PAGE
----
Bob
--
Bob Friesenhahn
***@simple.dallas.tx.us, http://www.simplesystems.org/users/bfriesen/
GraphicsMagick Maintainer, http://www.GraphicsMagick.org/
Jim Klimov
2013-03-16 19:27:08 UTC
Permalink
Post by Bob Friesenhahn
Post by Kristoffer Sheather @ CloudCentral
2 x Storage Heads, 4 x 10G, 256G RAM, 2 x Intel E5 CPU's
8 x 60-Bay JBOD's with 60 x 4TB SAS drives
RAIDZ2 stripe over the 8 x JBOD's
That should fit within 1 rack comfortably and provide 1 PB storage..
What does one do for power? What are the power requirements when the
system is first powered on? Can drive spin-up be staggered between JBOD
chassis? Does the server need to be powered up last so that it does not
time out on the zfs import?
I guess you can use managed PDUs like those from APC (many models for
varied socket types and amounts); they can be scripted on an advanced
level, and on a basic level I think delays can be just configured
per-socket to make the staggered startup after giving power from the
wall (UPS) regardless of what the boxes' individual power sources can
do. Conveniently, they also allow to do a remote hard-reset of hung
boxes without walking to the server room ;)

My 2c,
//Jim Klimov
Tim Cook
2013-03-16 19:43:08 UTC
Permalink
Post by Jim Klimov
Post by Bob Friesenhahn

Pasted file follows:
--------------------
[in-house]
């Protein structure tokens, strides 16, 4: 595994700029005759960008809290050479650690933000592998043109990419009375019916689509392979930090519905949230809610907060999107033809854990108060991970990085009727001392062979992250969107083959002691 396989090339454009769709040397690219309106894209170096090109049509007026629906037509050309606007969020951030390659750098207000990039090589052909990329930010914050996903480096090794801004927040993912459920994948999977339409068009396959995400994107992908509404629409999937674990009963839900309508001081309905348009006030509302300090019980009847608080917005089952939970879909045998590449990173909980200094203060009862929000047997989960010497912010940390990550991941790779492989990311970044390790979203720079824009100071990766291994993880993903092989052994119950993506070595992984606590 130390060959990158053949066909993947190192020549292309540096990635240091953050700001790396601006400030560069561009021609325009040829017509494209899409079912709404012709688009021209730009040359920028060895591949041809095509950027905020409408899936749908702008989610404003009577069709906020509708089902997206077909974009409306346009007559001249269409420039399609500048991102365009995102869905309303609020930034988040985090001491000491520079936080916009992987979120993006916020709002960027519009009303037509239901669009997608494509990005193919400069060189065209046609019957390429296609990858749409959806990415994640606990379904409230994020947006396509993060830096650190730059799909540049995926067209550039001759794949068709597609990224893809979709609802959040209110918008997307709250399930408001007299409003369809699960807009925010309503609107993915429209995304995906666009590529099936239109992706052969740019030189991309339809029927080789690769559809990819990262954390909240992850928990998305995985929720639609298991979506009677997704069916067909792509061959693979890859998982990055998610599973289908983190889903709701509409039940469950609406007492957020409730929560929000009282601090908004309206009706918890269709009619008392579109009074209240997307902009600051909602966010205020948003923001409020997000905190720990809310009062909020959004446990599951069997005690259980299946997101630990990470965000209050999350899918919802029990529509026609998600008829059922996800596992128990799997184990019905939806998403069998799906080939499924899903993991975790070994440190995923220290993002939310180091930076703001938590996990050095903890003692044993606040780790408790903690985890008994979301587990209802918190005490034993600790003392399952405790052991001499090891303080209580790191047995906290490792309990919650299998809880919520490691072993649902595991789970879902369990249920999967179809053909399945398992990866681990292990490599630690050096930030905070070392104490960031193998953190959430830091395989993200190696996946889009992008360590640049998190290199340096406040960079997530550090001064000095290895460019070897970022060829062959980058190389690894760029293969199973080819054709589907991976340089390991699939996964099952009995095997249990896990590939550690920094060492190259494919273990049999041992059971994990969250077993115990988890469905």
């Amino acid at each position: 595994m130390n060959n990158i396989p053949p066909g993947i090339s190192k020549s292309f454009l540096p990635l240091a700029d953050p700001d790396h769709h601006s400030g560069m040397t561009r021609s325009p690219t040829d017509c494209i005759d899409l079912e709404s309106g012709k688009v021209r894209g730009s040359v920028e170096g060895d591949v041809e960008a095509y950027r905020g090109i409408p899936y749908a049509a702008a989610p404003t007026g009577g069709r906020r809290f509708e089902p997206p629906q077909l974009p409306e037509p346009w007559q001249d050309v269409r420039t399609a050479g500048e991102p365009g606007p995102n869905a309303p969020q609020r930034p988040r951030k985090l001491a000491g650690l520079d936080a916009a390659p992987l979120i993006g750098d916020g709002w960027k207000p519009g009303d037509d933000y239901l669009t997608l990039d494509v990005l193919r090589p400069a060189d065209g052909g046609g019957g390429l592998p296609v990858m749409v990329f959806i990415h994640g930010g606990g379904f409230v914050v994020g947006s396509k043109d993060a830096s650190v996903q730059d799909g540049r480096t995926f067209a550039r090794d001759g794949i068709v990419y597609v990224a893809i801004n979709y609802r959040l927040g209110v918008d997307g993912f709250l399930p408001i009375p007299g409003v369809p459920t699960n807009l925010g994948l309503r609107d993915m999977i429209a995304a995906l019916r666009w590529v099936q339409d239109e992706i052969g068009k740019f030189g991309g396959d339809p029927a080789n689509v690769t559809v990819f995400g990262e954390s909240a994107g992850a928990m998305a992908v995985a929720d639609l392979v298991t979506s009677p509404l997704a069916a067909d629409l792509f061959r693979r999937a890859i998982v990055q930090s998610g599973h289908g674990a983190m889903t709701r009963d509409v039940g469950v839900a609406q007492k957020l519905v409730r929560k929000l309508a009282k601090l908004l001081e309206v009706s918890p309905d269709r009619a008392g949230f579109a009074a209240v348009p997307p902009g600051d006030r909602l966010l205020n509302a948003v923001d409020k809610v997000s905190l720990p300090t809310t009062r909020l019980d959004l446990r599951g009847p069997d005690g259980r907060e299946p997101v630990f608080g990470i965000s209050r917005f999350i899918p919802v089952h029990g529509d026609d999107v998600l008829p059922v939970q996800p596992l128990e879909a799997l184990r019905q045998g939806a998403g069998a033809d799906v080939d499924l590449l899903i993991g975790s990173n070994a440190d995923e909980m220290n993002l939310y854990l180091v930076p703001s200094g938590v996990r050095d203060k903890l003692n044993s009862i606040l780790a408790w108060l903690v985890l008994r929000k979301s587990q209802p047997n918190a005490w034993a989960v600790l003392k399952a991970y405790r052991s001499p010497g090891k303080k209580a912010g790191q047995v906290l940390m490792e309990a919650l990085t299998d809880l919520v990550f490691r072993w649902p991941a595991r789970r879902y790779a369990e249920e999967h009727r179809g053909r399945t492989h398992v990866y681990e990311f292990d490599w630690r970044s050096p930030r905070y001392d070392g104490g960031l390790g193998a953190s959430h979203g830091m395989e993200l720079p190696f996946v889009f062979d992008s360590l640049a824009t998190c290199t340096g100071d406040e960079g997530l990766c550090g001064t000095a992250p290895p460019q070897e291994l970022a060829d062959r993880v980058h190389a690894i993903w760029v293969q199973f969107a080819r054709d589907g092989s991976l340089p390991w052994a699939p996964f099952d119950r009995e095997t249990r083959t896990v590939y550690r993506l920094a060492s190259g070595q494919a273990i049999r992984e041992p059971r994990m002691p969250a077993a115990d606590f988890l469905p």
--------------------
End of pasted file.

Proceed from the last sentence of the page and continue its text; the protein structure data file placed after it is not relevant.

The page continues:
Post by Kristoffer Sheather @ CloudCentral
2 x Storage Heads, 4 x 10G, 256G RAM, 2 x Intel E5 CPU's
8 x 60-Bay JBOD's with 60 x 4TB SAS drives
RAIDZ2 stripe over the 8 x JBOD's
That should fit within 1 rack comfortably and provide 1 PB storage..
What does one do for power? What are the power requirements when the
system is first powered on? Can drive spin-up be staggered between JBOD
chassis? Does the server need to be powered up last so that it does not
time out on the zfs import?
I guess you can use managed PDUs like those from APC (many models for
varied socket types and amounts); they can be scripted on an advanced
level, and on a basic level I think delays can be just configured
per-socket to make the staggered startup after giving power from the
wall (UPS) regardless of what the boxes' individual power sources can
do. Conveniently, they also allow to do a remote hard-reset of hung
boxes without walking to the server room ;)
My 2c,
//Jim Klimov
Any modern JBOD should have the intelligence built in to stagger drive
spin-up. I wouldn't spend money on one that didn't. There's really no
need to stagger the JBOD power-up at the PDU.

As for the head, yes it should have a delayed power on which you can
typically set in the BIOS.

--Tim
Jim Klimov
2013-03-16 19:41:20 UTC
Permalink
Post by Bob Friesenhahn
Post by Kristoffer Sheather @ CloudCentral
2 x Storage Heads, 4 x 10G, 256G RAM, 2 x Intel E5 CPU's